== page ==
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Ecuador election heads to a runoff. Here’s what’s next. 


Ecuador’s presidential elections are now headed to a runoff after no candidate secured the support necessary to win outright. The elections followed the shocking assassination of anti-corruption candidate Fernando Villavicencio two weeks ago.

According to the results of Sunday’s elections, two candidates — leftist Luisa González and center-right candidate Daniel Noboa — will move on to the runoffs, which are scheduled to take place on October 15. Under Ecuadorian law, if no candidate secures 50 percent of the vote, or 40 percent with a 10-point lead, the election heads to a runoff.

The outcome of this election could prove hugely significant for Ecuador, which is grappling with a crisis of drug-related violence and serious economic challenges, two issues facing multiple countries in Latin America.

The election itself took place under disturbing circumstances, as the country was still under a national emergency following Villavicencio’s killing and soldiers were stationed outside numerous polling stations. Villavicencio had been the most vocal candidate on the issue of corruption and rising drug violence, and leaders have already tied his death to organized crime.

Whoever wins this runoff will determine how the country opts to approach security policy as well as the economy.

What’s at stake in Ecuador’s elections?

Depending on who wins in October’s runoffs, it could shift Ecuador back to the left, echoing trends that have taken place in other parts of Latin America. González favors an expansion of health care and education social programs, an approach touted by multiple leaders in Colombia, Peru, and Chile who’ve sought to respond to economic frustrations following the pandemic. Her election would mark a change from the current right-leaning president and add to the region’s renewed “pink tide,” which has seen voters once again picking left-leaning governments in part to push back against the previous status quo.

González’s advancement to the top two in this race also comes the same weekend that Guatemala elected anti-corruption progressive candidate Bernardo Arévalo.

[Related: A shocking assassination highlights escalating violence in Ecuador]

In the first round of voting, González picked up 33 percent of the vote, while Noboa, the son of a banana tycoon in Ecuador, garnered a better-than-expected 24 percent. If Noboa is able to unite González’s opposition in the runoff, he could wind up winning the election as well.

In the end, the runoff appears to be pitting a leftist focused on more expansive social policy against a business leader who has emphasized how private investment can help the economy — two very different approaches for how Ecuador moves forward.

What are González and Noboa campaigning on?

Between now and mid-October, both candidates have the opportunity to continue campaigning and trying to rally their respective voters. The two have offered dueling visions:

What González has pitched: González is seen as continuing the legacy of former President Rafael Correa, who led the country from 2007 to 2017 and pushed strong social spending including a cash transfer program that helped combat poverty. González has said she would use $2.5 billion in reserves to resurrect some of the social programs that Correa established.

González is socially conservative, however, and opposes abortion.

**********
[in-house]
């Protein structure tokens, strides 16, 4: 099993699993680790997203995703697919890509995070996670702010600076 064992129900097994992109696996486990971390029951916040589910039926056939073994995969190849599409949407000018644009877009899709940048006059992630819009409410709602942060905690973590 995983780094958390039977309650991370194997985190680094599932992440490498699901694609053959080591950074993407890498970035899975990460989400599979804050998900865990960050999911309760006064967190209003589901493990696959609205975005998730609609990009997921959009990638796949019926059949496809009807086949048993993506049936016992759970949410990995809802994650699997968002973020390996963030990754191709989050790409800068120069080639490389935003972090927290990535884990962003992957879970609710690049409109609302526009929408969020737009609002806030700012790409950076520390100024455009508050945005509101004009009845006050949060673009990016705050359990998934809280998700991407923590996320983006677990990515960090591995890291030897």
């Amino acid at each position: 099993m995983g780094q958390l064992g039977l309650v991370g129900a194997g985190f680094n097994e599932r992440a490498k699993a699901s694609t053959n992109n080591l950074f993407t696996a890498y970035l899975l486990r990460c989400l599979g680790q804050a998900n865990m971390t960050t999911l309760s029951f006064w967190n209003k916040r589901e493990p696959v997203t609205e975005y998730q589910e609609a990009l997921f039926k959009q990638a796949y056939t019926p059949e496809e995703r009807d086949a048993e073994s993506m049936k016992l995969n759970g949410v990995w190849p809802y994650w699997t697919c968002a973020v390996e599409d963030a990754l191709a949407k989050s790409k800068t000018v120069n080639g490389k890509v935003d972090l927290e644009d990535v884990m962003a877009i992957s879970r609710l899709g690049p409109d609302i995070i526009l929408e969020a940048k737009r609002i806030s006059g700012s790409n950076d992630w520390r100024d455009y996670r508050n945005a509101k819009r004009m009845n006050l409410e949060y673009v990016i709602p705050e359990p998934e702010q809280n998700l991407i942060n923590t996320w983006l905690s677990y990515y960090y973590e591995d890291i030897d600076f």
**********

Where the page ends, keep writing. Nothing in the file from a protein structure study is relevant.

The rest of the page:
Her arguments center on bringing back a time in Ecuador that was more stable than the current chaos the country has had to deal with. In recent years, Ecuador has seen a surge in drug violence as different cartels have competed for access to the country’s trade routes. She’s talked about reopening the Justice Ministry and addressing corruption in law enforcement as ways to respond.

González could also revive some of the most critiqued parts of Correa’s presidency, which saw reductions in poverty but also included hostility toward the press and an expansion of executive power. Additionally, Correa reduced ties with the US, including cutting the country’s relationship with the Drug Enforcement Agency and ousting certain diplomats, efforts that González could promote as well. Since leaving office, Correa has fled to Belgium after facing sentencing for corruption; González has said she’d bring him on as a chief adviser. (He’s also claimed he did not do anything wrong.)

“González is selling the idea of a return to the years when ex-President Rafael Correa was in office,” says Will Freeman, a Latin American studies expert at the Council on Foreign Relations.

“González’s is left of center economically, socially conservative, and would favor realigning Ecuador geopolitically to bring it closer to the United States’ geopolitical challengers, such as China, Russia, and Iran.”

What Noboa has pitched: Noboa is a 35-year-old businessman and a member of one of the wealthiest families in the country. He’s served in Ecuador’s legislature since 2021, and previously worked as an entrepreneur and at his family’s firm, the Noboa Corporation. He’s been more conservative on expansions to social programs, and has instead emphasized tax incentives for companies to make more investments in the country and addressing employment problems.

“Noboa is center-right, favoring some extensions of the social safety net but coming from a business background,” says Freeman. Noboa has also taken a more aggressive approach to crime, noting that he would station more military forces along the borders of Colombia and Peru, both of which produce high amounts of cocaine.

Noboa’s running mate, Verónica Abad, is also socially conservative, opposes abortion, and supports former President Donald Trump.

Noboa has tried to emphasize that he speaks for younger voters who oppose “Correaism” and are interested in new leadership beyond the more establishment options in Ecuador.